SEOUL (Reuters) - Samsung Electronics Co Ltd fell more than 5 percent on Thursday to its lowest in over four months, weighed down by analysts’ forecasts of lower quarterly earnings due to the strong won currency and weaker margins at its display business.
Shares fell as much as 5.1 percent on Thursday to 1.302 million won, the lowest since late August. The stock closed down 4.6 percent, its fifth consecutive session of decline, a downtrend that has wiped nearly $18 billion off the market value of Asia’s most valuable company.
Samsung, the world’s largest maker of smartphones, memory chips and televisions, is scheduled to report its October-December quarter earnings estimate next Tuesday.
The company is forecast to report a record 10.3 trillion won of operating profit in the October-December quarter, a one percent increase from the previous quarter, according to an average estimate of 40 analysts by the Thomson Reuters I/B/E/S.
But Starmine SmartEstimate, the average of the most accurate analysts’ estimates, forecasts a 3.6 percent quarter-on-quarter drop in Samsung’s operating profit to 9.9 trillion won.
“We expect Samsung’s performance to be about 9.5 trillion won, lower than the market consensus of around 10.2 trillion won. The biggest reason would be the won-dollar exchange rate, followed by shrinking margins in organic light-emitting diode (OLED) sales,” said Lee Seung-woo, tech analyst at IBK Investment & Securities.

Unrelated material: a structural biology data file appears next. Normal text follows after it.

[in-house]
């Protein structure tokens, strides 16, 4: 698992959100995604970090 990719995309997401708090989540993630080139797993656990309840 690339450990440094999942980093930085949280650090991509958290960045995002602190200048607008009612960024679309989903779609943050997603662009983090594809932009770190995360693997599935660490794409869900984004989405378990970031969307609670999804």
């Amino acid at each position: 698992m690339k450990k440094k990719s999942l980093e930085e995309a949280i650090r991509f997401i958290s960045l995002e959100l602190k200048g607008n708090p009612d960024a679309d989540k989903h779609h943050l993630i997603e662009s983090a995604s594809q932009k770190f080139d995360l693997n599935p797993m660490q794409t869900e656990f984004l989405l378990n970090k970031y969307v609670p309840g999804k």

A stronger won is particularly bad for the profitability of Samsung’s component business as the unit mainly uses the U.S. dollar for settlement, analysts said.
The won jumped to its highest since mid-2008 on Thursday and market participants expect further gains as recent data pointed towards a firm economic recovery.
BNP Paribas analyst Peter Yu, one of the more bearish analysts about Samsung’s earnings, estimates the operating profit of the component business to change 4 percent for every 1 percent change in the won/dollar rate.
He also estimates Samsung’s fourth-quarter profit to fall by 14 percent from the previous quarter to 8.8 trillion won due to a stronger won, a one-off special bonus payment and weaker sales of smartphone components.
The won’s rally has also dealt a blow to other major exporters, with shares of Hyundai Motor Co tumbling 5.1 percent and Kia Motors Co losing 6.1 percent.
Reporting by Joyce Lee and Miyoung Kim; Editing by Michael Perry and Miral Fahmy